IN the United States it has just been revealed that the Federal Bureau of Investigations (FBI) has been secretly collecting the internal documents of civil rights and anti-war groups. It has amassed 3,500 pages from these organisations, including 1,173 from the American Civil Liberties Union (ACLU).
Alongside this, in Britain, the Foreign Office is censoring the book, The Cost of War, by Sir Jeremy Greenstock, the former Ambassador to the United Nations (UN) in the period before the war on Iraq and a special envoy in that country after the war.
The ACLU gained information on the FBI’s spying activities from the Justice Department by demanding its rights under the Freedom of Information Act in a Washington court. Other groups have already taken the FBI to court.
The United for Peace and Justice anti-war group has six pages of internal FBI documents which show the extent of its spying on them during the build-up to protests at the 2003 Republican Convention in New York. Counter-terrorism officers at the Los Angeles FBI offices sent information to colleagues in New York, Washington and Boston.
The FBI claims they were merely concerned to prevent disruption and criminal offences, but the documents reveal they were keenly interested in the politics of all the protesters.
ACLU Executive Director Anthony Romero said: ‘I’m still shocked by the size of the file on us.’ He asked: ‘Why would the FBI collect almost 1,200 pages on a civil rights organisation engaged in lawful activity?’
Protest groups say that the FBI counter-terrorism officers have used their expanded powers since September 11, 2001 to intimidate organisations engaged in legitimate political protests and that these state forces want to restrict free speech.
It is a similar story in Britain. Jack Straw and the Foreign Office’s censoring of Greenstock’s book is a move to curtail the freedom of the press. Not that Greenstock has revealed any ‘state secrets’.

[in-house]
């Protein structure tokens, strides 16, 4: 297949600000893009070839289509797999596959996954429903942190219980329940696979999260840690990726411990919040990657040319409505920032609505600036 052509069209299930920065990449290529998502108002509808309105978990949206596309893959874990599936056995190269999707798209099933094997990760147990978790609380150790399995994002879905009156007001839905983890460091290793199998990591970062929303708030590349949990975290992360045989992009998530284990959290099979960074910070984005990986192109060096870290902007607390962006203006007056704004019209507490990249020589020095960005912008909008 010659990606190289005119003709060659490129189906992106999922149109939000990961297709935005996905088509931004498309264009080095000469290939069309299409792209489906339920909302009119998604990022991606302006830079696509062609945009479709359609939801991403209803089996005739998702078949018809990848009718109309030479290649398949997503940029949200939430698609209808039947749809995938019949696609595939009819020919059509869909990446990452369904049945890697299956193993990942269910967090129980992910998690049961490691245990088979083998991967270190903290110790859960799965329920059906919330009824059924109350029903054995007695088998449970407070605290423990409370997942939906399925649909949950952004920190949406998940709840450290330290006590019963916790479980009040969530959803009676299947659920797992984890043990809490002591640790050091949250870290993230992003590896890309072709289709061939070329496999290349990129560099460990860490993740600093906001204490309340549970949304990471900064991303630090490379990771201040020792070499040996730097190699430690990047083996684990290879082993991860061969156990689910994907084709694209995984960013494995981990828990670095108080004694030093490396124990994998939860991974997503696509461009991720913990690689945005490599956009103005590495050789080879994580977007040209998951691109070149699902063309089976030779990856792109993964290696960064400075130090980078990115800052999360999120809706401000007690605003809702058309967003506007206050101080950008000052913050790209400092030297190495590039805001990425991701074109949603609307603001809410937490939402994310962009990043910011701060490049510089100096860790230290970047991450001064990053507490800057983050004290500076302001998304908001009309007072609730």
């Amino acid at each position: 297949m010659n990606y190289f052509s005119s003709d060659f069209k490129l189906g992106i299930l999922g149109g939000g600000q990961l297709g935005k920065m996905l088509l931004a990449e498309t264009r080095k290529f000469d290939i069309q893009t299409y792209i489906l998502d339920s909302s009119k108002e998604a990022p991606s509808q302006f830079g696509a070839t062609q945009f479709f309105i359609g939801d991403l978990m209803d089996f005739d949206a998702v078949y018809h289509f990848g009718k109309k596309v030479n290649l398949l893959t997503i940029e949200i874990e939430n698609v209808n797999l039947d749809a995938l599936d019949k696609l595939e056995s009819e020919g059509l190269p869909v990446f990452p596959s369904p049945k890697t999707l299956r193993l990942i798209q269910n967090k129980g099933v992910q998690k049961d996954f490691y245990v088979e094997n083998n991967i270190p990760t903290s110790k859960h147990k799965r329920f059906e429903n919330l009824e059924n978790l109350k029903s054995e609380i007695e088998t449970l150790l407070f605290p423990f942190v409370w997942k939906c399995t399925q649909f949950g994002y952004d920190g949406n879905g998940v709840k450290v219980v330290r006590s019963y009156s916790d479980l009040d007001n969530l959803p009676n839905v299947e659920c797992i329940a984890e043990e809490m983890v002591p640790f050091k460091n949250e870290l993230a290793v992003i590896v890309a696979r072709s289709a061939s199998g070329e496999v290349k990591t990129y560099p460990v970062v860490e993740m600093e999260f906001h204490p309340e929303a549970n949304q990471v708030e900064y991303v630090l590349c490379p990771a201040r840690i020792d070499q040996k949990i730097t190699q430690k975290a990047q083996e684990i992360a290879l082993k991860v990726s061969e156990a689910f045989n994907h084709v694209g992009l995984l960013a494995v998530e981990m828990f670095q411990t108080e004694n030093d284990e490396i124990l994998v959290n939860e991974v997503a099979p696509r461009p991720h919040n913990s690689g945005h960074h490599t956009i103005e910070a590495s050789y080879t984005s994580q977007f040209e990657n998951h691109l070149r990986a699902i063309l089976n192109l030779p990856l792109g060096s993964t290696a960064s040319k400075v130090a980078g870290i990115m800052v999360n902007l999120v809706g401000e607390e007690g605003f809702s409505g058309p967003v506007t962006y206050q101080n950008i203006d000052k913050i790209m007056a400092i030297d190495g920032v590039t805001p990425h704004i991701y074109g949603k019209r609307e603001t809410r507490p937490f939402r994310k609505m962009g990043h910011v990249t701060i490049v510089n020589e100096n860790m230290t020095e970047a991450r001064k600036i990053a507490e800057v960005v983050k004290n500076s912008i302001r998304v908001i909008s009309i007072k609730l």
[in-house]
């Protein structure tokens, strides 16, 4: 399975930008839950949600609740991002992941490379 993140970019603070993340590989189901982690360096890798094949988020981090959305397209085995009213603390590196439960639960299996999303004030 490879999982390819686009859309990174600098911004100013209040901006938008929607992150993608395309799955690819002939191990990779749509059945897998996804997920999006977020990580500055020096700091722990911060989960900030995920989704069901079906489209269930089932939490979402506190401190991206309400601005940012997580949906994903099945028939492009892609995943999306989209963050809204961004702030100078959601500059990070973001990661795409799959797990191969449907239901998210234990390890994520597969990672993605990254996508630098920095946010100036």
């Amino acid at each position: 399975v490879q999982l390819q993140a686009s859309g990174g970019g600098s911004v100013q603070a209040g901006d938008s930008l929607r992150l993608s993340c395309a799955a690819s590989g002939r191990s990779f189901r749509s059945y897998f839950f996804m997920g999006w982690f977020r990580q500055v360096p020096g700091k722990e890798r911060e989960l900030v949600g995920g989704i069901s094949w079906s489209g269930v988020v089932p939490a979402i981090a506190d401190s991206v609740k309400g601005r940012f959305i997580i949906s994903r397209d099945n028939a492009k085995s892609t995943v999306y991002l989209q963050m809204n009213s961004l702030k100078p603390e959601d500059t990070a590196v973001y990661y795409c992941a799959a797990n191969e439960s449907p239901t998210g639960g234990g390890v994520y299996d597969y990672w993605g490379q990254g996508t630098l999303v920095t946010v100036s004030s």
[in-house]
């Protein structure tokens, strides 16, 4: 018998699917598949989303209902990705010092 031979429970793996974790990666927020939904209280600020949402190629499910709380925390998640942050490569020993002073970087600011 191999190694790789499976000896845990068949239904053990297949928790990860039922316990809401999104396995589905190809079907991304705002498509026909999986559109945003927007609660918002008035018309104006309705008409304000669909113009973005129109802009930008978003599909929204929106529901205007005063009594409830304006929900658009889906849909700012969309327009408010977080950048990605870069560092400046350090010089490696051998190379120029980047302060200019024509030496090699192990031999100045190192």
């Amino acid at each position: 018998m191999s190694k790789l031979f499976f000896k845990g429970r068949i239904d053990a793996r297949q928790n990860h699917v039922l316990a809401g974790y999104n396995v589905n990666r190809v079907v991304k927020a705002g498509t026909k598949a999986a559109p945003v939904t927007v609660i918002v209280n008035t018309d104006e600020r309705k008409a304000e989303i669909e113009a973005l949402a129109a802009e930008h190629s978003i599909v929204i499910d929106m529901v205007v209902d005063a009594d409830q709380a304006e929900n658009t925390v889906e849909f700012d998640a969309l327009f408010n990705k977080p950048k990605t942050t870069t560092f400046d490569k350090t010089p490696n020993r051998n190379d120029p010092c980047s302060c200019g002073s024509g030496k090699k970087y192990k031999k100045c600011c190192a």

His ‘crime’ is that he exposes the lies by Bush and Blair at the UN, particularly at a time when most people in Britain are blaming them for making this country a target for terrorist bombings by conducting an all-out war on the Iraqi people.
Leaked parts of the book reveal that Greenstock says that Bush’s decision to go to war was ‘politically illegitimate’ and that negotiations at the UN ‘never rose above the level of awkward diversion for the US administration’.
Greenstock relates conversations between himself and Blair and Straw, which reveal his criticisms of the way the government proceeded at that time. As a witness to the US-UK occupation and their so-called Iraqi Interim Government at close quarters, he stops short of calling it an incompetent fiasco.
What the US FBI spying, and the British Foreign Office censorship, demonstrate is that not only is truth the first casualty of war, but that democratic rights, including the right to free speech, have become targets of the capitalist state’s war on terror.
The same states which dispatched US and British armed forces to carry out ‘Shock and Awe’ tactics against the Iraqi people and genocide in Fallujah, are using fear in attempts to crush democratic rights and intimidate and silence political opponents and critics.
Millions of working-class and middle-class people in the US and Britain are determined to defend their democratic rights. They know that this fight, and to put an end to the terror unleashed on the people of Iraq under US-UK occupation, is one struggle – to bring down Bush and Blair’s regimes.
In this struggle the British trade unions play a central role.
Workers must demand their leaders organise a general strike to kick out the Blair regime and go forward to a workers’ government, which will immediately withdraw troops from Iraq and repeal all the government’s repressive laws against democratic rights, the right to assembly and freedom of speech.